Consumers flocked to hotels, restaurants, and theatres in March, but kept away from shopping malls and stores towards month's end. Here's a look at this week's economic developments and how they may impact your business.
Service Sector Sees Gains
More new orders and a dip in prices gave the nation's service sector an unexpected boost in March, the Institute of Supply Management said Thursday.
Its monthly survey of about 370 non-manufacturing supply managers — those at hotels, restaurants, and banks, among other outlets — reported growth in 13 service-oriented industries in March, led by entertainment, utilities, mining, and insurance.
Managers in only four industries — agriculture, transportation, real estate, and health services — reported business as being the same or slower than February, the ISM said. New orders, supplier deliveries, inventories, new export orders, and imports also rose in March, the survey showed.
At the same time, managers said they are concerned about a continuing shortage of labor.
By contrast, the pace of growth in the manufacturing sector slowed in March, despite an increase in both production and orders, a separate ISM survey showed Monday.
The decline, which was blamed on higher prices, followed a sharp upturn in February brought on in part by warmer weather, the survey said.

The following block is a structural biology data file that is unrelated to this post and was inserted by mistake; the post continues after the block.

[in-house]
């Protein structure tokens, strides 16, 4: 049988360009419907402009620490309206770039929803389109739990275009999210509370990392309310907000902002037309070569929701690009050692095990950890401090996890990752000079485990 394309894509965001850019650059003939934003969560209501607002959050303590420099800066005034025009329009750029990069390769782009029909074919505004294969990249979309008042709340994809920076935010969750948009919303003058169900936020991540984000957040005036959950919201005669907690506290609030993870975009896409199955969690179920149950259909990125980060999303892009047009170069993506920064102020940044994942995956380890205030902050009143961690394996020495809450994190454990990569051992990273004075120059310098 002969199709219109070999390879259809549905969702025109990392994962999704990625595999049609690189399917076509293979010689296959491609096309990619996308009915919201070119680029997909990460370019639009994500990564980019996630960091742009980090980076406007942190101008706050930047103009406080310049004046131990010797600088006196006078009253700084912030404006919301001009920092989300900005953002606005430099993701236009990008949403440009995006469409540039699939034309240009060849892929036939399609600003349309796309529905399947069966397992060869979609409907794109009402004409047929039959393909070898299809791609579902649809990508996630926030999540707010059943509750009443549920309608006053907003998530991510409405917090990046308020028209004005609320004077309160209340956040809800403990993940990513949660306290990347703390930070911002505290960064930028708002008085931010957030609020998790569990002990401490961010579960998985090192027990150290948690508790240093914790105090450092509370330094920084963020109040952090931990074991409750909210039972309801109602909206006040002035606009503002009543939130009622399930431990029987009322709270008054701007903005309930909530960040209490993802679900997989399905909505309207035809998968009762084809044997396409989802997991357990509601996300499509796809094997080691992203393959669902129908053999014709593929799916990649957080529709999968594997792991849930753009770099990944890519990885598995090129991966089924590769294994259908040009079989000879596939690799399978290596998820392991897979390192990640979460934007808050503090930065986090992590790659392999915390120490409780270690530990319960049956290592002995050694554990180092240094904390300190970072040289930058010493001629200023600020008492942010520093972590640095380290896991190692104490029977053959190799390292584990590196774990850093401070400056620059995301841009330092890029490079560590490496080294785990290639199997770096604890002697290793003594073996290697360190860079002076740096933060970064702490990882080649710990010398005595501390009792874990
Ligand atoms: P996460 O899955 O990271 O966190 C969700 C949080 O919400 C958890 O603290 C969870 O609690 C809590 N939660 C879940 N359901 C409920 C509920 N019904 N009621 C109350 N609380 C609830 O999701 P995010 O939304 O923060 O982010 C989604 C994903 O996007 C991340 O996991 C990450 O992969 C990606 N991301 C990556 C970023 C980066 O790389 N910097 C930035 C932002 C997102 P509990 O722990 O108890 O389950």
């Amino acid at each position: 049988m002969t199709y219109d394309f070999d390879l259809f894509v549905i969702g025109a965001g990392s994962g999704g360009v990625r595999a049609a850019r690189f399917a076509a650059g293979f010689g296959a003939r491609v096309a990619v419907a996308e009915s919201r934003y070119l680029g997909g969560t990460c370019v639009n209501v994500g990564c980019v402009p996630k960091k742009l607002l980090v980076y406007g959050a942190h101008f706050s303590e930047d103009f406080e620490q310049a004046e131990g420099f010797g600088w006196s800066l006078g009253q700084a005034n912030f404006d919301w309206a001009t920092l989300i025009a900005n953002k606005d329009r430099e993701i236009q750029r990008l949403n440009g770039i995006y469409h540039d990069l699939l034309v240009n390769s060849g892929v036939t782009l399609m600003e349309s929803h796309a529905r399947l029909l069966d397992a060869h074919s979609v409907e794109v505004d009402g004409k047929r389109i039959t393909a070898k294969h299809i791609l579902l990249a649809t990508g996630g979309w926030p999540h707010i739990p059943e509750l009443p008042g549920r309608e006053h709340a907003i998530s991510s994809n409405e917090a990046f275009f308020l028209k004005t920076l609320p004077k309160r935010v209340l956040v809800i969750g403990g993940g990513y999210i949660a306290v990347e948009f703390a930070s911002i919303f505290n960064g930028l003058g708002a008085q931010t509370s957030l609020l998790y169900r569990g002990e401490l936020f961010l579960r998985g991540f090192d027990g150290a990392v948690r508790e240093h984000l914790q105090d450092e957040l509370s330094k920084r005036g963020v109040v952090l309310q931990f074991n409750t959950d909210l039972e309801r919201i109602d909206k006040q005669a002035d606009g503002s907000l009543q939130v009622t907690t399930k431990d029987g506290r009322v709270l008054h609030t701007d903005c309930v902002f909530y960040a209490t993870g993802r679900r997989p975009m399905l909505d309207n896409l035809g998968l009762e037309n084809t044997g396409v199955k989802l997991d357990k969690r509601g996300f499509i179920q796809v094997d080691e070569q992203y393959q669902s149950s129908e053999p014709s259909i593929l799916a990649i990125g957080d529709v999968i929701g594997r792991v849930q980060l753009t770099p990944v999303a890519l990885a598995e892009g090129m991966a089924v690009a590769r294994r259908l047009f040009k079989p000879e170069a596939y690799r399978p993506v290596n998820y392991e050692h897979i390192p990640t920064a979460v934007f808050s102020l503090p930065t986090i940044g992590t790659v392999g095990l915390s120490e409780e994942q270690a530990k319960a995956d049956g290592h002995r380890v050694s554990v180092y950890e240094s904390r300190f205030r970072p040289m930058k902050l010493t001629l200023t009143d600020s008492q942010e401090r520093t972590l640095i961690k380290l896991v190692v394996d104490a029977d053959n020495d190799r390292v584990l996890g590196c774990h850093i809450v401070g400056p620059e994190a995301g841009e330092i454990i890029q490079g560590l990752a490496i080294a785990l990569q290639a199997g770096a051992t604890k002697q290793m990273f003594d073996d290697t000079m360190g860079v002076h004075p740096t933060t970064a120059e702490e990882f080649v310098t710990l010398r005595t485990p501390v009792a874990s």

Job Listings Increase
The number of jobs posted online continued to grow in March, employment website Monster Worldwide reported Thursday.
The monthly Monster Employment Index showed gains in all 23 job categories, led by accounting, auditing, and human resources, among other fields.
Shopping, Home Sales Drop
Despite the slow week, same-store sales for March as a whole are expected to show an increase of up to 3 percent over last year, said Michael Niemira, the council’s chief economist.
Pending home sales also fell in February, the National Association of Realtors reported Monday.
The group's Pending Home Sale Index, which tracks sales contracts signed for existing family units, condos, and co-ops, dropped 0.8 percent to 117.7 in February, from a revised 118.6 the previous month, the report showed.
At the same time, construction spending rose by 0.8 percent in February to an annual rate of $1,185.4 billion, the Commerce Department said Monday.
The gains include a 1.3 percent increase in residential construction, the department reported.
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